There is no specific length requirement for consultation in these smaller scale redundancies, however there is a requirement that the consultation is ‘meaningful’.
The topics of discussion during the consultation process will be the same as with a larger scale redundancy, and a failure to carry out a proper consultation exercise can mean that the employees involved could claim unfair dismissal.
This can be the case even though the end result of the exercise was inevitable e.g. if the workplace was closing down completely.
Following the consultation period
Once you have identified the pool of selection, and the consultation has ended in collective redundancies, the next step is to use a selection criteria to identify which positions should be made redundant.
This is most effectively done by carrying out a scoring exercise to see which employees are the most valuable to the organisation.
The selection criteria for this scoring exercise must be objective and applied fairly to reduce the risk of possible discrimination claims. Employees should be able to see their scores.
Any staff which are selected for redundancy are entitled to receive adequate notice and redundancy pay. Redundancy notice period is usually the same as if you are terminating the contract of employment, unless there is an alternative contractual agreement.
Calculating statutory redundancy payments
Along with notice pay, all employees with at least 2 years’ continuous employment must receive a statutory redundancy payment. The amount of this payment depends on the employee’s age, length of service and their weekly pay.
If there is no enhanced contractual entitlement, the redundancy payment is calculated as follows:
- Half a week’s pay for every full year of employment when the employee was under 22 years
- One week’s pay for every full year of employment they were 22 or older but under 41 years
- One and a half week’s pay for every full year they were 41 or older.
This is subject to a limit of 20 years’ service taken into account and an upper limit on ‘weekly pay’ which currently stands at £479. Also, there is a maximum cap of £14,370 for a single redundancy payment.
Employers should be aware that if an employee does not receive redundancy pay or if they disagree with the amount they can bring a claim at an employment tribunal within 6 months of the underpayment.
Employers must notify the Department for Business, Innovation and Skills (BIS) of the situation if they are undertaking a large number of redundancies. This must be done at least 30 days in advance where the number of proposed redundancies are between 20 and 99, and at least 45 days in advance if 100 or more redundancies.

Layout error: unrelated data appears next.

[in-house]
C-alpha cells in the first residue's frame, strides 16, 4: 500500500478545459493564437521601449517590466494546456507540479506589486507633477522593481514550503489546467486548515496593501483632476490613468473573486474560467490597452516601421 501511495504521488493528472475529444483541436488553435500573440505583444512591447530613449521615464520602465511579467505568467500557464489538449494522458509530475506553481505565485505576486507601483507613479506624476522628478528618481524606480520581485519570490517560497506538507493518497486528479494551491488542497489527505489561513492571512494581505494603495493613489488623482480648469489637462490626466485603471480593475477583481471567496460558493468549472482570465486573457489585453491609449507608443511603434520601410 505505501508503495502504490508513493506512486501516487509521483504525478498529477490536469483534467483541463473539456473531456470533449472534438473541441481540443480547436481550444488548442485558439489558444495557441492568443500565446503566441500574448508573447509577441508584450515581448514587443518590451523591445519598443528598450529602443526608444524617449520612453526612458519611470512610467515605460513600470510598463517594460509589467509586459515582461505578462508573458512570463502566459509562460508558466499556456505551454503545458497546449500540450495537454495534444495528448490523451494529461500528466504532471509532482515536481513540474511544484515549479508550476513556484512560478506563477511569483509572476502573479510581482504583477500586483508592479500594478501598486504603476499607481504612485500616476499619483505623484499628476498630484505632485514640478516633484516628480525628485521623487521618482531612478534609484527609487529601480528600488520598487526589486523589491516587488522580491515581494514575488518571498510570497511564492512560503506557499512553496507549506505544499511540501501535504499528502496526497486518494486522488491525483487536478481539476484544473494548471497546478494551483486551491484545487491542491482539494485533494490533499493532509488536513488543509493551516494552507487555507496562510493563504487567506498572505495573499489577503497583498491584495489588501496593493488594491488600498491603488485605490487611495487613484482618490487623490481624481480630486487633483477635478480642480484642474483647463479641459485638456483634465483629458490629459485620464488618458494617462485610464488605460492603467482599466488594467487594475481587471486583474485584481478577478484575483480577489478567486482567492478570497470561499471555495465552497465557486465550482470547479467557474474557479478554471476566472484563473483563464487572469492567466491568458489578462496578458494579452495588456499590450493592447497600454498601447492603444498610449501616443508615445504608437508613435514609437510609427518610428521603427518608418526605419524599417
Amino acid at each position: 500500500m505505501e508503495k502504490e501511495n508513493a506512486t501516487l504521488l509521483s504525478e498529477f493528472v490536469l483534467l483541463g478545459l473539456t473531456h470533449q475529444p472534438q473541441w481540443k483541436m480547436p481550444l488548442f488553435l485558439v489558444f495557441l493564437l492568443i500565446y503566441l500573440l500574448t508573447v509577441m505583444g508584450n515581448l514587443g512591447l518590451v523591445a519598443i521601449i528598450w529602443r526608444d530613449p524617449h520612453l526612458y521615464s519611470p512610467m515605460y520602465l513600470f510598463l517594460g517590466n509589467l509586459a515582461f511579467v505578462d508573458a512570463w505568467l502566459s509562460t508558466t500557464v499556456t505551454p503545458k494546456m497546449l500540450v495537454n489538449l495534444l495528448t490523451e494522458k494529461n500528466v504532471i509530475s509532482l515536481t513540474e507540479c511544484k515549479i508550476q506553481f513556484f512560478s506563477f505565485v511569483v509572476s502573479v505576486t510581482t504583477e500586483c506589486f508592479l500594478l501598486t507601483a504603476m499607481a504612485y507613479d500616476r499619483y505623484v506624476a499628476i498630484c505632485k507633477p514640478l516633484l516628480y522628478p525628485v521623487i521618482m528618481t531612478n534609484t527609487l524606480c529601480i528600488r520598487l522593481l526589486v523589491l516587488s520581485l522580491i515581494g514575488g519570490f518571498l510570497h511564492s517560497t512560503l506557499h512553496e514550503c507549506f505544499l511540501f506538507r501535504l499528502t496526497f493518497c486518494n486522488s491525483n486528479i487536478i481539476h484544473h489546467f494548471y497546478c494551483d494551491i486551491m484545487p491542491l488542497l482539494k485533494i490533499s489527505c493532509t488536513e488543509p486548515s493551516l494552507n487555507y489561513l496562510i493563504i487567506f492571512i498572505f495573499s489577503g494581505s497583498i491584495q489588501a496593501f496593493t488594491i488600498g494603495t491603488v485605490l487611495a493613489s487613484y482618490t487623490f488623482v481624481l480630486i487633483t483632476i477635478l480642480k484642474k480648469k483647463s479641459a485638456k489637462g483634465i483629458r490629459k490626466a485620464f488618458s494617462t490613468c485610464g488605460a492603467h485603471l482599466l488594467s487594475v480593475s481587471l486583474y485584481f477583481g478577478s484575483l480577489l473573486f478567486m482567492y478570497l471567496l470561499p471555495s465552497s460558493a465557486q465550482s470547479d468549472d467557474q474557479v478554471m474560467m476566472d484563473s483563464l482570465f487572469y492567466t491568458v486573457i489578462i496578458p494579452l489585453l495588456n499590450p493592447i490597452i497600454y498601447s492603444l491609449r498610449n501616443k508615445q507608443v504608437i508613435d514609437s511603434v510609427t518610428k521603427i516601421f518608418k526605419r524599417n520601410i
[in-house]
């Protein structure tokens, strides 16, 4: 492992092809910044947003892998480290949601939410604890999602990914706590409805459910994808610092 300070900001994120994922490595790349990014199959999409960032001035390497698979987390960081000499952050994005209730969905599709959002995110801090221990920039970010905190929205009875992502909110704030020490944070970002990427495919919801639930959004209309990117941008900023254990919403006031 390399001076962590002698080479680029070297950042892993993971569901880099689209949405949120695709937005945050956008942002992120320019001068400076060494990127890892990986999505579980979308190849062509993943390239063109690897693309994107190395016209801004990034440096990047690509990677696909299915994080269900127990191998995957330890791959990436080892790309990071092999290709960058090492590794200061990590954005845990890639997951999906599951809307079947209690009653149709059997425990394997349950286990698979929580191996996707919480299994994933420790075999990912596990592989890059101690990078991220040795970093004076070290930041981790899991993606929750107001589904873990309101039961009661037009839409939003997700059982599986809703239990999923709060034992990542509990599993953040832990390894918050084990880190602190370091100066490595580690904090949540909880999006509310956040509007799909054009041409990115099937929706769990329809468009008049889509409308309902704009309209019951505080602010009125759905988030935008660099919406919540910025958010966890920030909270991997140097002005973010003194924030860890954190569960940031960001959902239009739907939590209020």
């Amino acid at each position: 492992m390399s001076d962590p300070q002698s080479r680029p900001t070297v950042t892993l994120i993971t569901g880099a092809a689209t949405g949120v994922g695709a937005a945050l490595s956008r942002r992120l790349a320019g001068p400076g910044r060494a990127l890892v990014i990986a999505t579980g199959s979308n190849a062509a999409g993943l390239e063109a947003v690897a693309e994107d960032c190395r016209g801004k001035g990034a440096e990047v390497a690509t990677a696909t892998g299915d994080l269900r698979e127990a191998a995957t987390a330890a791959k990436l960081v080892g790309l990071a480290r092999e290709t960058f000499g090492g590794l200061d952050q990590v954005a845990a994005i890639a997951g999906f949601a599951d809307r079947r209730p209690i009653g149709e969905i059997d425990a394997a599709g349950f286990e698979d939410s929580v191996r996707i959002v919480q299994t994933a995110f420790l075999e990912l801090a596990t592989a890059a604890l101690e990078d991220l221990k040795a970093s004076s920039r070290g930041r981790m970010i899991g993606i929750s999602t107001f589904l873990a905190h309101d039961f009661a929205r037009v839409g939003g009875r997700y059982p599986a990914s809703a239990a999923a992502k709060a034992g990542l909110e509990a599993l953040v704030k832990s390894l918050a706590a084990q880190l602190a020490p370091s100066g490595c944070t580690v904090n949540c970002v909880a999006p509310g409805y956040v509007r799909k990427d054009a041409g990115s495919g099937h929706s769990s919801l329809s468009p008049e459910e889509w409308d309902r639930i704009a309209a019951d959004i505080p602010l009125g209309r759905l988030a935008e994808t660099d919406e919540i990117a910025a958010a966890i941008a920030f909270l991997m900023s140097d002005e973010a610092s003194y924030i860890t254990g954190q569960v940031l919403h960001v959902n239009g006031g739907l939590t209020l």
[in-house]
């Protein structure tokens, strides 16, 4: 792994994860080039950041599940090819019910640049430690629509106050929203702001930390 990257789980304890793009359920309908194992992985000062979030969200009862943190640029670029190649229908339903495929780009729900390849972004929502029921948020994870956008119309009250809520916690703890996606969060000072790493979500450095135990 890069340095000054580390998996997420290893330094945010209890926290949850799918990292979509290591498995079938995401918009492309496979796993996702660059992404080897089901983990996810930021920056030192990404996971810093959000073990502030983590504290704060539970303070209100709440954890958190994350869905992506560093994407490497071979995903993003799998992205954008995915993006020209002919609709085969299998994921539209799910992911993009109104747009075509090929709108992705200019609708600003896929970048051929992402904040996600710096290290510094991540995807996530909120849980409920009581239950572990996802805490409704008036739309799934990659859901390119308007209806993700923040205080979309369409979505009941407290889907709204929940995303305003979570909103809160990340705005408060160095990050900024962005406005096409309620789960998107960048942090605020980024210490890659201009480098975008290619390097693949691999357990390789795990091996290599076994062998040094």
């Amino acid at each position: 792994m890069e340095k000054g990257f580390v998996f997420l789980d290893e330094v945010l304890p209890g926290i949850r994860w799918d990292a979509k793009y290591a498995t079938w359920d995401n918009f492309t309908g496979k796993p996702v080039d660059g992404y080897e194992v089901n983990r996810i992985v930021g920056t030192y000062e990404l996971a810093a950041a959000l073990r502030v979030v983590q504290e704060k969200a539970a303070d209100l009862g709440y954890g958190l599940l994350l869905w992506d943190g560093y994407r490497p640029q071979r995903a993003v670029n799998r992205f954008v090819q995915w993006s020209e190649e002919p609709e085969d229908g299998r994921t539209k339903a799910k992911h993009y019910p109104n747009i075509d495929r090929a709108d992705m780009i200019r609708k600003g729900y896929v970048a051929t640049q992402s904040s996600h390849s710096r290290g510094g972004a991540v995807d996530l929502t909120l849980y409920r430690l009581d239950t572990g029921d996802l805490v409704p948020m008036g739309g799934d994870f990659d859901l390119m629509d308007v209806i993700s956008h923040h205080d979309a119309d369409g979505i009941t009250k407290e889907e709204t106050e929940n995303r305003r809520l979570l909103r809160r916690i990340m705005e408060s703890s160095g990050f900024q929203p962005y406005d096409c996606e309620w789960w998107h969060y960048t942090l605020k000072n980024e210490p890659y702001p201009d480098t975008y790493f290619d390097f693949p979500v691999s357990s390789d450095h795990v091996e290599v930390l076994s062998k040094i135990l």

About the author
This guide has been written exclusively for ByteStart by Peter Done, Managing Director of Peninsula Business Services – the UK’s leading specialist Employment Law, HR and Health & Safety service. Other employment guides Peter has written for ByteStart include;
- 7 Common HR Mistakes small businesses need to avoid making
- Becoming an employer – Your responsibilities when you hire staff
- A small business guide to annual leave entitlement for employees
- A Guide to calculating holiday pay
- A practical guide to flexible working rights for small businesses
- Managing staff sickness absence – A Guide for small businesses
- How to handle disciplinary issues in the workplace
- A guide to dealing with workplace bullying
- What is workplace diversity, why is it important, and what are the benefits to businesses?
More help on managing staff
ByteStart is packed with guidance on a wide range of staff-related issues. For more help try some of our other guides;
- What is employers liability insurance, and is my business legally required to have cover?
- How to prepare for and handle an employee grievance
- Health & Safety compliance for small businesses – where do you start?
- How to manage anxiety and depression in the workplace
- How should you handle social media as a small business employer?
- The ‘Fit for Work’ scheme – what it means for employers
And these will help you to motivate and keep great staff;
- Using staff benefits to motivate and retain employees
- How to design an effective incentive scheme for your small business
- 5 ways to motivate your staff without spending a fortune
- How setting up a salary sacrifice scheme can reward staff and mean lower tax bills for employers and employees
- How businesses can encourage a healthy work/life balance and benefit from more engaged and productive employees
- 5 tips to help you create a great team at your start-up